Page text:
A roka, or rokana, is a formal engagement ceremony. Some couples will have a roka ceremony after the surprise down-on-one-knee proposal, or some people will skip the fun proposal altogether for the more formal roka ceremony. In modern Indian weddings, roka ceremonies are less common than they used to be, but because it is a good opportunity to celebrate the upcoming nuptials many families favor them.

The roka cements the status of the newly engaged couple as such, and it is a joyous occasion! Usually, the roka ceremony involves the family of the bride visiting the family of the groom and having a small puja, or religious ceremony. The groom’s family usually then reciprocates by visiting the bride’s family as well.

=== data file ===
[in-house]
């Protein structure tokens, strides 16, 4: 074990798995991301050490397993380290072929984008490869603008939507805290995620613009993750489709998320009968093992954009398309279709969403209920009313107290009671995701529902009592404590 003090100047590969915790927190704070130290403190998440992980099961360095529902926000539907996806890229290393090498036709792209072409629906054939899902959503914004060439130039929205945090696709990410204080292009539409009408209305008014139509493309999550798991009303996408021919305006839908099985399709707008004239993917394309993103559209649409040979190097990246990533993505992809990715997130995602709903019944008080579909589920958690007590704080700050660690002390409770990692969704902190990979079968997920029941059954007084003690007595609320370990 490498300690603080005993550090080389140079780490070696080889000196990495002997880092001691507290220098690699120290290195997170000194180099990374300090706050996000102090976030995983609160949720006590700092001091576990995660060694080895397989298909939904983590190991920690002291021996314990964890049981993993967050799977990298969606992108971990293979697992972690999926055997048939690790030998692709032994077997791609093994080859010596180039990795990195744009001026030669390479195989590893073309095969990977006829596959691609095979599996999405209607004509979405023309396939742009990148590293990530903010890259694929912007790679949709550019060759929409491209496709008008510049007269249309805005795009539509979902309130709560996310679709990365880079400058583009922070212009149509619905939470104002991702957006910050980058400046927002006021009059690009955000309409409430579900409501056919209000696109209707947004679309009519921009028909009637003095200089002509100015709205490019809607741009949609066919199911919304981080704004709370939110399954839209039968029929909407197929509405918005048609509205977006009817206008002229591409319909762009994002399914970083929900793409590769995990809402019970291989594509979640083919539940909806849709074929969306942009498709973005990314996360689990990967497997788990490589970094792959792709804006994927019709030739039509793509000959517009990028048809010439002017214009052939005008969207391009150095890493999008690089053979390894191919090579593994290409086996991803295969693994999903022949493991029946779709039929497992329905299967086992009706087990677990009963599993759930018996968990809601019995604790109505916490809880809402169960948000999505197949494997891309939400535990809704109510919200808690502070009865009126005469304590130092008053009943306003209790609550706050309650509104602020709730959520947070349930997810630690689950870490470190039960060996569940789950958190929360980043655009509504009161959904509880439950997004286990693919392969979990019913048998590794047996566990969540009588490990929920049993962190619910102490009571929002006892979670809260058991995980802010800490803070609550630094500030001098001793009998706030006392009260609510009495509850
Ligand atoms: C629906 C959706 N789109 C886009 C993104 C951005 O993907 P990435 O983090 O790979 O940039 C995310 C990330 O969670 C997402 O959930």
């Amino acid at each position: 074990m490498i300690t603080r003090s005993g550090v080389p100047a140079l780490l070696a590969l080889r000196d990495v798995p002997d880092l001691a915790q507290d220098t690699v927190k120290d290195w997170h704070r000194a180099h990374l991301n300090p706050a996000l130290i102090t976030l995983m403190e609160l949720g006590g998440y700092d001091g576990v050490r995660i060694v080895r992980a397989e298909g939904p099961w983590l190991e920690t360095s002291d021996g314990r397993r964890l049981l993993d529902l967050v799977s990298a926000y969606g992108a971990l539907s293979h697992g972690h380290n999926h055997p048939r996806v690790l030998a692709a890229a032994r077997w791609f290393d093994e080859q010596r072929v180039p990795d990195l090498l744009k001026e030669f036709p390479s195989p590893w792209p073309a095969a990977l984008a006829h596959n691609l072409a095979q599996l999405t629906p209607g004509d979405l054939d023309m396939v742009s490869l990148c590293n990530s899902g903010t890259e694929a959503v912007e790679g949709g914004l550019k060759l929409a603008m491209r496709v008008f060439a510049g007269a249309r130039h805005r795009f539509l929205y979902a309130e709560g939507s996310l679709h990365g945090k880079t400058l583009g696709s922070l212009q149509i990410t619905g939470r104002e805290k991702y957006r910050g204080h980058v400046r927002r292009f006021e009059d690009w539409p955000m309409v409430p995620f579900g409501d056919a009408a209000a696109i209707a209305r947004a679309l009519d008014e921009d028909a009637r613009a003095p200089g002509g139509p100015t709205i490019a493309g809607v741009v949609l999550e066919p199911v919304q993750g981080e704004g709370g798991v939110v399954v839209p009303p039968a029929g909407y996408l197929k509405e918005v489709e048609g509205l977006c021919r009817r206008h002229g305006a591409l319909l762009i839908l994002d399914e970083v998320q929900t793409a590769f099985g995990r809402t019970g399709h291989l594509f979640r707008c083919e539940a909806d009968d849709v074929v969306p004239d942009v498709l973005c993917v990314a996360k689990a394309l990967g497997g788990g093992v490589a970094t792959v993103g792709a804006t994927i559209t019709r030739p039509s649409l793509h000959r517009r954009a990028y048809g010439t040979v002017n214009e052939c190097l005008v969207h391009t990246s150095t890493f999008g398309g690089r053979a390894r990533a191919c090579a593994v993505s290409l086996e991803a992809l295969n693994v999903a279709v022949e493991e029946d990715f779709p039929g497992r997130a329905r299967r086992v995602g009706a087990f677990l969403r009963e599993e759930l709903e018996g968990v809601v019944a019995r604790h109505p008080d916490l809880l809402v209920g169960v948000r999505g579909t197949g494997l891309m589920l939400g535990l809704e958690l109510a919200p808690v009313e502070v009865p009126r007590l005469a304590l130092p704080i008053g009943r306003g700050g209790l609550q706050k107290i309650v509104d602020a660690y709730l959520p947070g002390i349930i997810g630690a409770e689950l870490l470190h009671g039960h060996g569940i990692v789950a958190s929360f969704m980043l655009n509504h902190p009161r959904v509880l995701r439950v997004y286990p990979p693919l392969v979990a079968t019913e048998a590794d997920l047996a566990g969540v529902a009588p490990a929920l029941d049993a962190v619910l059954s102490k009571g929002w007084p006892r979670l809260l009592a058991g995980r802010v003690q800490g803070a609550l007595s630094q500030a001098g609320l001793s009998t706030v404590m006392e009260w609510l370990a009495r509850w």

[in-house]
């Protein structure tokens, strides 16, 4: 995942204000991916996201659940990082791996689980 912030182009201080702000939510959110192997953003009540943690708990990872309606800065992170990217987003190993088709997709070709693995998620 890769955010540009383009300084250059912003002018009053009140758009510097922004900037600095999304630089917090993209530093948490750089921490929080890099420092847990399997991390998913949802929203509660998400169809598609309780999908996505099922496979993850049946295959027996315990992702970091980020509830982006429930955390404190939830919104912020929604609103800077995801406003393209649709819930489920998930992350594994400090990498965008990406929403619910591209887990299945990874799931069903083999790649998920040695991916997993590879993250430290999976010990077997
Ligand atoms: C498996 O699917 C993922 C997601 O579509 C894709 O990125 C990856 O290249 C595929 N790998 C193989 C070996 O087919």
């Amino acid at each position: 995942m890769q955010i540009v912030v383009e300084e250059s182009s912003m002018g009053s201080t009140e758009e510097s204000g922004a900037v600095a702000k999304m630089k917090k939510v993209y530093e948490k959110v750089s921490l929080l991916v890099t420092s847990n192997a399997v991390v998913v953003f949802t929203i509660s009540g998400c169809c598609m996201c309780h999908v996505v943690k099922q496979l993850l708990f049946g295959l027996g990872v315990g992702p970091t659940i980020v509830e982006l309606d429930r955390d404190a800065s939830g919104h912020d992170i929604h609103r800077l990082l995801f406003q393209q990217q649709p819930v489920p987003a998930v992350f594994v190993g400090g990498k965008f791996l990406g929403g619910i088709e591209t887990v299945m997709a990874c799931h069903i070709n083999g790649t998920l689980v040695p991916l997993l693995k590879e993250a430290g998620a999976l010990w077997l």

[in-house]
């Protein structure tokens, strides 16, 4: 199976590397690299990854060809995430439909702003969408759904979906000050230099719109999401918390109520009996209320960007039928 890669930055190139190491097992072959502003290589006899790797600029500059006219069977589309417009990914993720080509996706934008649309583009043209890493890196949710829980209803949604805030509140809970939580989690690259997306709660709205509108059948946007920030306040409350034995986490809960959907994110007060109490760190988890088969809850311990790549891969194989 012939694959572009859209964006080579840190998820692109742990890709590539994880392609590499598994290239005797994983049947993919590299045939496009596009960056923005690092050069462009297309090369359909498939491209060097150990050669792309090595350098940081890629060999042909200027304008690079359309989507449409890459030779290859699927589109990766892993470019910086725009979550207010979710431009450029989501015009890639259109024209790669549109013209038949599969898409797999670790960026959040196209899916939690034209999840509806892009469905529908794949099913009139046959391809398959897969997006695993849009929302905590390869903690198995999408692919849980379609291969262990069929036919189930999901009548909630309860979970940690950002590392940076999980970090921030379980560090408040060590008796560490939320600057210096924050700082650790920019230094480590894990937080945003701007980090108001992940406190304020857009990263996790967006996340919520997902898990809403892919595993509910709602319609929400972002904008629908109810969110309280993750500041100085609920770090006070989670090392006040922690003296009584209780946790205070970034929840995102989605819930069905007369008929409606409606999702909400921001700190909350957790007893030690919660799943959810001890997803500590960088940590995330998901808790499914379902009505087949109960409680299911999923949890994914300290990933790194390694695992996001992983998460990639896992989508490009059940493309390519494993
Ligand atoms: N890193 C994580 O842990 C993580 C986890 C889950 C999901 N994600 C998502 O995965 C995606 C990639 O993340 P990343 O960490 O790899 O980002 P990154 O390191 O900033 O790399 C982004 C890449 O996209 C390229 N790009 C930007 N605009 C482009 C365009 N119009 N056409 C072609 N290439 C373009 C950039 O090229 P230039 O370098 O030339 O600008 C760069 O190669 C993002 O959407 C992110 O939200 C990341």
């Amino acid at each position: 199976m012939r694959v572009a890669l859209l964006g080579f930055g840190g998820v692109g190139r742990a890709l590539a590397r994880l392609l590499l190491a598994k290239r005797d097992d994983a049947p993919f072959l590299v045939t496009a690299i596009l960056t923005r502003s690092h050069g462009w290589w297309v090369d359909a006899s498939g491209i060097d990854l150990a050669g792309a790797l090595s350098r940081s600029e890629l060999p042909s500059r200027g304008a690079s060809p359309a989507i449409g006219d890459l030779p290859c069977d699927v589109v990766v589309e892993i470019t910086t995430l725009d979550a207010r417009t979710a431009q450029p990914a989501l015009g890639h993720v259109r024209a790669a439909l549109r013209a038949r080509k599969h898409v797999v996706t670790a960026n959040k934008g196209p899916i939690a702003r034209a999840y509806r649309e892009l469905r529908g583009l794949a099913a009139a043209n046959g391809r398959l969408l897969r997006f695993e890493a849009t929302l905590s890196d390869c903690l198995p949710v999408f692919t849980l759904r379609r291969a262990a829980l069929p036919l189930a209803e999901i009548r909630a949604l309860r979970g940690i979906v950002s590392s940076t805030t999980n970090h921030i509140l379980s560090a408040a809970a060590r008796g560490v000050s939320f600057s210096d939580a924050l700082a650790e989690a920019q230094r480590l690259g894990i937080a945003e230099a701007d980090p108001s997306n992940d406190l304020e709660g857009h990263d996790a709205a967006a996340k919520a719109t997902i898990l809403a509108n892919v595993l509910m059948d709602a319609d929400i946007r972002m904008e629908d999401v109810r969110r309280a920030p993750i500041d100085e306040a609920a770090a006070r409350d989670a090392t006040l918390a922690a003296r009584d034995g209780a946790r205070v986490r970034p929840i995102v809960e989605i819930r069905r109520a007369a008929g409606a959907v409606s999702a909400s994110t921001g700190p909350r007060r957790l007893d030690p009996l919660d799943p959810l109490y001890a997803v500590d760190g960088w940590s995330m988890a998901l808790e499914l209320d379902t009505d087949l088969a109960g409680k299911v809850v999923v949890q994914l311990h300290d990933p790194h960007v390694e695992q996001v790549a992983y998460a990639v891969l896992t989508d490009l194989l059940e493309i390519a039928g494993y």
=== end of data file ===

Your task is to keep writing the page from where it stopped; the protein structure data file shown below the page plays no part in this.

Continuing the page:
Though the roka may just involve immediate family members of the future bride and groom, it can also be a cause for celebration so large that it rivals a sangeet or wedding in its invite list and attendance. The bride’s parents usually bring gifts for the future groom, including cash or gold, and the groom’s parents will reciprocate. It is customary for the groom’s parents to gift the bride a sari and some jewelry. The puja will often involve the groom’s mother giving the bride several fruits, which are said to represent the number of children she will one day have.